messengers to the kings of Edom and Moab. 3 There is no moun- 

1 Num. 20: 7-11. 2 Xum. 13: 21-26; Deutl: 19-24. 

3 Num. 20: 14-16; Judges 11: 17. 


tain near it on the way into Canaan. 1 The nearest mountains are 
westward, and they are not in the direction of Canaan. 2 The 
southern mountain-wall of Canaan, up which ascends the Pass 
es-Sufah (suggested as the mountain clambered by the rebellious 
Israelites), 3 is nearly or quite a day s journey northward, and a deep 
wady intervenes between that and Ayn el-Waybeh. There is no 
trace of the ancient name of Kadesh, or of its meaning, in Ayn 
el-Waybeh or its vicinity. Nor is there a single site identified in 
that region, of any place which was near Kadesh-barnea. The 
site of Zephath, 4 for which Es-Sufah was suggested, has been 
identified, with a correspondent name, at some distance to the 
westward; and that is the only site for which any claim was made, 
except that of a possible identification in case Ayn el-Waybeh were 
accepted for Kadcsh-bamea. 

As a boundary-line landmark, Ayn cl-Waybeh does not in any 
degree conform to the requirements of the Bible mentions of 
Kadesh-barnea. The latter place is named as on the southern 
border of Judah, at several removes from the Dead Sea. 5 By all 
analogy, this would indicate its location as well to the westward of 
that sea. Again it is named as the central one of three main land 
marks between the Dead Sea and the Mediterranean ; G which would 
seem to fix it midway, or approximately so, between those two 
seas. Yet Ayn el-Waybeh is well to the southward of the Dead 
Sea ; and the only way of adapting it to a place in the boundary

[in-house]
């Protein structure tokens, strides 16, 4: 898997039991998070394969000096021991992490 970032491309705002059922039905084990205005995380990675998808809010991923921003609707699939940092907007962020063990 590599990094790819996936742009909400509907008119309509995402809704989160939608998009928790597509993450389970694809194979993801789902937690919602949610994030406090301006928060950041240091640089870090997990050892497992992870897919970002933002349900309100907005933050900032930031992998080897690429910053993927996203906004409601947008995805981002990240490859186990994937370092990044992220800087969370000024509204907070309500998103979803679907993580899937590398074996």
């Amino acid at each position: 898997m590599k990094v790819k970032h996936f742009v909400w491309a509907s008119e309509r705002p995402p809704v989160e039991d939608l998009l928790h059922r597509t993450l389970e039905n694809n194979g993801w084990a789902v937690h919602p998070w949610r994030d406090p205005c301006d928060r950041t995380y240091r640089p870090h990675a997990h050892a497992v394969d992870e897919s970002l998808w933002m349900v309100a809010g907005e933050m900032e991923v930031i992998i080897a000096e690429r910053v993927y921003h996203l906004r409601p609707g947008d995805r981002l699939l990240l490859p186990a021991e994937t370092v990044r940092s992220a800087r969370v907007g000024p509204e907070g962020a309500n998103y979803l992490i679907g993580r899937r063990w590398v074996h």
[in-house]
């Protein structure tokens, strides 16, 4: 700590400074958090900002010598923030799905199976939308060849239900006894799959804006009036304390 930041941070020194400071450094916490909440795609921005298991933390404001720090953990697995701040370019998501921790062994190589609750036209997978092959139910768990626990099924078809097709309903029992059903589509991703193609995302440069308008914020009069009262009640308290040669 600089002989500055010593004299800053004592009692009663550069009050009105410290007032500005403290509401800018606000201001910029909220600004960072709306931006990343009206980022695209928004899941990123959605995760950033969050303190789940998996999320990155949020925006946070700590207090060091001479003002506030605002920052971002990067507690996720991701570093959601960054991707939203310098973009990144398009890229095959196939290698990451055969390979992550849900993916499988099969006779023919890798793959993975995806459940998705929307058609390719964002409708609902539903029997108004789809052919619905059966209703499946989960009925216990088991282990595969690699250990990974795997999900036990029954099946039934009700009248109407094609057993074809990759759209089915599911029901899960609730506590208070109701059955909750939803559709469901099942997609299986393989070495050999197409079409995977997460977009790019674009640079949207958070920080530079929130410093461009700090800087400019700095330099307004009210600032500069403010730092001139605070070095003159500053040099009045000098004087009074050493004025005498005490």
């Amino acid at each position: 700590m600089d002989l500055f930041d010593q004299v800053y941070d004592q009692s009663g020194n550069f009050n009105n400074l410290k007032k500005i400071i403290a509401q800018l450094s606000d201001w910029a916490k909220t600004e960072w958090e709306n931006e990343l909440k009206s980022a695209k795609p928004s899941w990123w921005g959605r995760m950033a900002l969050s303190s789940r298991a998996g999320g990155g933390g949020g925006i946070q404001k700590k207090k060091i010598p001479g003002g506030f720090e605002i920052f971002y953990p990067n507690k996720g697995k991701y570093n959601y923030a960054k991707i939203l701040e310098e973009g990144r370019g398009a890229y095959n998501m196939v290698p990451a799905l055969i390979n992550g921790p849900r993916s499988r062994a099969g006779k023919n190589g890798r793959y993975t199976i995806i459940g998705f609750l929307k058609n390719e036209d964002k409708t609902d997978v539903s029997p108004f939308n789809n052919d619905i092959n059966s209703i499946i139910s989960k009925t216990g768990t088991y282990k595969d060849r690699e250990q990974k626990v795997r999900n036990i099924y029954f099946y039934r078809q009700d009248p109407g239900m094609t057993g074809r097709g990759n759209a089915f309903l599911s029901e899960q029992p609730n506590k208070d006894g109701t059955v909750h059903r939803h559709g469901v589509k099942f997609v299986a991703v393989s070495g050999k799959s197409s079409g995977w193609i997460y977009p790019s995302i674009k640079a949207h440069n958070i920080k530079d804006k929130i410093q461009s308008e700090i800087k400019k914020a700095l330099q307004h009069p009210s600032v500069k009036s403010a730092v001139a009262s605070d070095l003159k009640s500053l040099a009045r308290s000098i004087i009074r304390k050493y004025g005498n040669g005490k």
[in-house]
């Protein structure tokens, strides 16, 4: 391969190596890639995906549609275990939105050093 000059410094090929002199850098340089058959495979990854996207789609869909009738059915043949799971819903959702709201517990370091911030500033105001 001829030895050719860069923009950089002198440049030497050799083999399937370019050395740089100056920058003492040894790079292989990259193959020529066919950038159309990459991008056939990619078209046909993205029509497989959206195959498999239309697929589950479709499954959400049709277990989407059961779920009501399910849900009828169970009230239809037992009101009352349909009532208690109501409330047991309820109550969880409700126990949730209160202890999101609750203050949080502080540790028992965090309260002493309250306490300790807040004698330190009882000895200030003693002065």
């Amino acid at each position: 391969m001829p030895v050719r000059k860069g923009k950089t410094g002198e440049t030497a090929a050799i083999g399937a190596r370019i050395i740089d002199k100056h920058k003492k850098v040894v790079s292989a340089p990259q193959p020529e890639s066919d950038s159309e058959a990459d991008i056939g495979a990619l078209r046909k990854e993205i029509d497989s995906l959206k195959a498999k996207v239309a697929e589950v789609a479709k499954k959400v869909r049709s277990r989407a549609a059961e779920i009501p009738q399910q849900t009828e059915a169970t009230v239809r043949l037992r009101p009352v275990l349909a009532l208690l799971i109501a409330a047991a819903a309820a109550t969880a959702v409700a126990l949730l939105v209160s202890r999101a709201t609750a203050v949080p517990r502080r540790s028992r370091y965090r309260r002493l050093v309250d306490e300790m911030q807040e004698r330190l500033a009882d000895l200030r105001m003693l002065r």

line would be by running a southern line, for some distance, from 
northerly to southerly, instead of from easterly to westerly, and 
then making an abrupt turn, almost at a right angle, and passing 
westward over mountain ranges instead of between them, in a 

1 Deut. 1 : 19-24. 

2 See the photograph of Ayn cl-Waybeh accompanying this. The hills there 
shown in the distance are westward, not Canaanward. 

3 Num. 14 : 39-45. 4 Conip. Num. 21 : 3, and Judges 1 : 17. 

5 Josh. 15 : 1-3. e Ezek. 47 : 19 ; 48 : 28. 


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manner quite unlike the other boundary lines of the Holy Land, 
or the boundary lines of any other land. Even then, the Bible 
mention of Kadesh-baruea (as Ayn el-Waybeh) as a central point 
of the southern boundary, would be either most inexplicable or 

Finally, the Arabah was not the " Wilderness of Zin ; " l for 
the two places are spoken of separately by their own names, in the 
Mosaic record. The " Way of the Red Sea " 2 is also named as 
distinct from the " Way of the Arabah/ 3 among the roads taken 
by the Israelites in their journeyings. Nor have we any sound 
reason for supposing that Edom was ever limited westerly by the 
Arabah ; while the proof is well-nigh absolute, that in the days of 
Moses and earlier it stretched over into the Jebel Muqrah tract, 
along the southern border of Canaan ; and as a result the upper 
Arabah, Ayn el-Waybeh included, was within the territory of 
Edom ; hence Kadesh-barnea could not have been located in the 

In fact, the claims for Ayn el-Waybeh, as the site of Kadesh- 
barnea, all prove baseless on examination ; while the objections to 
that identification increase at every step of investigation ; and they 
are insurmountable. 


The more prominent objections which have long been urged 
against Ayn Qadees as the site of Kadesh-barnea, are already 
shown to have had no solid basis in fact, but to have grown out of 
a misunderstanding, and hence a misrepresenting, of the report of 
its earliest modern-discoverer. This is true of the claim that 
Qadees was a misnomer for Qadayrat, and that Qadayrat had no 

1 Comp. Num. 20 : 1 ; Deut. 1 : 1. 
2 Num. 14 : 25; 21 : 4; Deut. 2:1. 3 Deut. 2 : 8. 


mountain at the northward of it, on the road toward Hebron.